I’m kicking off 2023 by trying to watch and review one movie every day for the first 90 days, all of which will be 90 minutes or less.
Title: The Watermelon Woman
Release Date: February 1996
Director: Cheryl Dunye
Production Company: First Run Features
The 1990s saw a burst of creativity in the world of lesbian-themed independent movies. I remember watching a lot of them (well, a lot more than you’d expect of a straight man) including Go Fish (1994), When Night Is Falling (1995), Living with Pride: Ruth Ellis @ 100 (1999), Better Than Chocolate (1999). But somehow I missed what might be the best of them all.
Cheryl (Cheryl Dunye, who also wrote and directed the film) is a young Black and lesbian woman living in Philadelphia (the City of Brotherly Love and Sisterly Affection) who works in a video store and as a videographer with her sharp-witted friend Tamara (Valarie Walker). Cheryl aspires to be a filmmaker and begins working on a documentary project about a Black actress who appeared in stereotypical roles in movies made in the 1920s and 1930s. She’s identified only as “the Watermelon Woman”” and Cheryl pieces together evidence to learn of this woman’s past.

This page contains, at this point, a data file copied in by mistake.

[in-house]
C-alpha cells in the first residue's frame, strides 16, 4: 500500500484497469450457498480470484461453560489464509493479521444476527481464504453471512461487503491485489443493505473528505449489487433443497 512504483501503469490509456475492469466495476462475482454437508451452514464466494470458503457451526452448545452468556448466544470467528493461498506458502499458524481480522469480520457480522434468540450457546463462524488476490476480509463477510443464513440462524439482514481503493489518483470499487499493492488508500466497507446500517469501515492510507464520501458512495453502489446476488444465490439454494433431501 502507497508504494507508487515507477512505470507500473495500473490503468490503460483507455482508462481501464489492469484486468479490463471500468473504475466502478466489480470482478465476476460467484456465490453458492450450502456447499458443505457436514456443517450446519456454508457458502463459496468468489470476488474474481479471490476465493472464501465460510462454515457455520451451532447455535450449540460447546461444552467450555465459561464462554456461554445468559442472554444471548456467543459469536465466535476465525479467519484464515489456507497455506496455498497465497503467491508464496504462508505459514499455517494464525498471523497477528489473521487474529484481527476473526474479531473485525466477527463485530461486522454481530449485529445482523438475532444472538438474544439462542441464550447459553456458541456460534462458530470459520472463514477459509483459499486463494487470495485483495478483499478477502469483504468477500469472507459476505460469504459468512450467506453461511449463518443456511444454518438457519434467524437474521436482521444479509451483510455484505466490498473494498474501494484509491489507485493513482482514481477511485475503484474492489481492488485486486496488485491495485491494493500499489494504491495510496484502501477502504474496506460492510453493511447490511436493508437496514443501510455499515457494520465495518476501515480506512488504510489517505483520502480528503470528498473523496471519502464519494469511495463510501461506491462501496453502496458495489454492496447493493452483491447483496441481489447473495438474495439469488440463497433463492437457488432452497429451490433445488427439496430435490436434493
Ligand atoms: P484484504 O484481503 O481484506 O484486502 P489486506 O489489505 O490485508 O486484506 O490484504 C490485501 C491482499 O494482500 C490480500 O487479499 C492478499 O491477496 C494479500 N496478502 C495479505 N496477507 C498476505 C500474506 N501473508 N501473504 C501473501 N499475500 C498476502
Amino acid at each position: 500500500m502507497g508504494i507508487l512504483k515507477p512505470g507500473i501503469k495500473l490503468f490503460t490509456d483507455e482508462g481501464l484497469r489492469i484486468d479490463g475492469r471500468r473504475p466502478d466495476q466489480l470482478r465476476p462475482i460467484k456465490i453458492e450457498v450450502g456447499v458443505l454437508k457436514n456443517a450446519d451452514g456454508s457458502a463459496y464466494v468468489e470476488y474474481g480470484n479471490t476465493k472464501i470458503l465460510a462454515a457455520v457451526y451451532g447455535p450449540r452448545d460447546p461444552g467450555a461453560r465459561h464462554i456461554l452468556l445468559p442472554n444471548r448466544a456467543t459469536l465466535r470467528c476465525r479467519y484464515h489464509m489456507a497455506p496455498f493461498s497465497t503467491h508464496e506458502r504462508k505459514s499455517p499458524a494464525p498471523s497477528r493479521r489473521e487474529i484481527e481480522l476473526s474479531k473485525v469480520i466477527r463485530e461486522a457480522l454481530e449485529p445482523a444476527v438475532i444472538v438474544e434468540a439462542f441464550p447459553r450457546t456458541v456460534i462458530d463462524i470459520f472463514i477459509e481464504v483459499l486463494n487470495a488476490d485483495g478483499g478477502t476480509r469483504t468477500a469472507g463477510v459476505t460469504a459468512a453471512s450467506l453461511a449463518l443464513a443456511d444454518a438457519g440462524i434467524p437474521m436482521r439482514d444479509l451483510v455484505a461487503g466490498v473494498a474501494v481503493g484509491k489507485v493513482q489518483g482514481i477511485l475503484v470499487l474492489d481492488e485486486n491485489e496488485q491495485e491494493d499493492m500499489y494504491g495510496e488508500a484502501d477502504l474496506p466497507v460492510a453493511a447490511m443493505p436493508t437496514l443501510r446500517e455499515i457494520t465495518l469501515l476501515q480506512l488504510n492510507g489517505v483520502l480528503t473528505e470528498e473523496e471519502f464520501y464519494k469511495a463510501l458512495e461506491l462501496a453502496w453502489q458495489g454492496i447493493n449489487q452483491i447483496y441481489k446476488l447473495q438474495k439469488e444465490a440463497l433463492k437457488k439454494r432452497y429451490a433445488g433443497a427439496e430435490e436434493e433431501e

In a subplot, Cheryl begins dating Diana (Guinevere Turner, the star of Go Fish) and their interracial relationship puts a spotlight on racial tensions within the lesbian community. This is really an intersectional movie as Cheryl has to deal with discrimination based on race, gender, and sexuality. It also is a tribute to the elder generations whose work made it a little easier for the descendants in these communities. The movie is low-budget and Dunye does a lot of things that are probably things a filmmaker isn’t supposed to do. But I’m thoroughly won over by Dunye’s enthusiasm and her very charming movie.
As a library and information science professional, I must note that there’s a scene in this movie which features an example of bad librarianship. Later in the movie, Cheryl visits an archive where there’s an atrociousness bad archivist. I apologize on behalf of the LIS field for whatever experiences Dunye had that inspired these scenes!